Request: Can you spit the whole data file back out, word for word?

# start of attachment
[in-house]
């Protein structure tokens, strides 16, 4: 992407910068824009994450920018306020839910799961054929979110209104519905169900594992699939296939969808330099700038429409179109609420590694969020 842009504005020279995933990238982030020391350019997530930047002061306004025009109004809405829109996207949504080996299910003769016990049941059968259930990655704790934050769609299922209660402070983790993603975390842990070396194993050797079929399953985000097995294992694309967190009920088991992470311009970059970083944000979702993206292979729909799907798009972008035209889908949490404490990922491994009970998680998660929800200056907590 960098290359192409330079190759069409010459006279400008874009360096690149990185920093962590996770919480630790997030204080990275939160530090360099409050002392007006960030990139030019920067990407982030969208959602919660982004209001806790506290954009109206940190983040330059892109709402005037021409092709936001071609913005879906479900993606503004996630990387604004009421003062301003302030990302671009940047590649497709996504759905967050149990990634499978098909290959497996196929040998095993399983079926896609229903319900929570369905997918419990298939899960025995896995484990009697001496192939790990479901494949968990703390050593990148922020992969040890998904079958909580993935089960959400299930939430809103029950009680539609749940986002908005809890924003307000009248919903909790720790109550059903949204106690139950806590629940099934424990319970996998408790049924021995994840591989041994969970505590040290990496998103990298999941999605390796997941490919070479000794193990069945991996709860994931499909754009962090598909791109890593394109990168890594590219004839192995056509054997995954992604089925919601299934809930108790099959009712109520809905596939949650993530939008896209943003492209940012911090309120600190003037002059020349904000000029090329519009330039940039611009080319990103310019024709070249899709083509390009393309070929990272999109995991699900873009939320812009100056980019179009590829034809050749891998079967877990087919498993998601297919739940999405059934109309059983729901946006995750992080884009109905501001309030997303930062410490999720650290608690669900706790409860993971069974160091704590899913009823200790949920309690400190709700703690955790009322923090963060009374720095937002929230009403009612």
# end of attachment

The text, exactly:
[in-house]
């Protein structure tokens, strides 16, 4: 992407910068824009994450920018306020839910799961054929979110209104519905169900594992699939296939969808330099700038429409179109609420590694969020 842009504005020279995933990238982030020391350019997530930047002061306004025009109004809405829109996207949504080996299910003769016990049941059968259930990655704790934050769609299922209660402070983790993603975390842990070396194993050797079929399953985000097995294992694309967190009920088991992470311009970059970083944000979702993206292979729909799907798009972008035209889908949490404490990922491994009970998680998660929800200056907590 960098290359192409330079190759069409010459006279400008874009360096690149990185920093962590996770919480630790997030204080990275939160530090360099409050002392007006960030990139030019920067990407982030969208959602919660982004209001806790506290954009109206940190983040330059892109709402005037021409092709936001071609913005879906479900993606503004996630990387604004009421003062301003302030990302671009940047590649497709996504759905967050149990990634499978098909290959497996196929040998095993399983079926896609229903319900929570369905997918419990298939899960025995896995484990009697001496192939790990479901494949968990703390050593990148922020992969040890998904079958909580993935089960959400299930939430809103029950009680539609749940986002908005809890924003307000009248919903909790720790109550059903949204106690139950806590629940099934424990319970996998408790049924021995994840591989041994969970505590040290990496998103990298999941999605390796997941490919070479000794193990069945991996709860994931499909754009962090598909791109890593394109990168890594590219004839192995056509054997995954992604089925919601299934809930108790099959009712109520809905596939949650993530939008896209943003492209940012911090309120600190003037002059020349904000000029090329519009330039940039611009080319990103310019024709070249899709083509390009393309070929990272999109995991699900873009939320812009100056980019179009590829034809050749891998079967877990087919498993998601297919739940999405059934109309059983729901946006995750992080884009109905501001309030997303930062410490999720650290608690669900706790409860993971069974160091704590899913009823200790949920309690400190709700703690955790009322923090963060009374720095937002929230009403009612």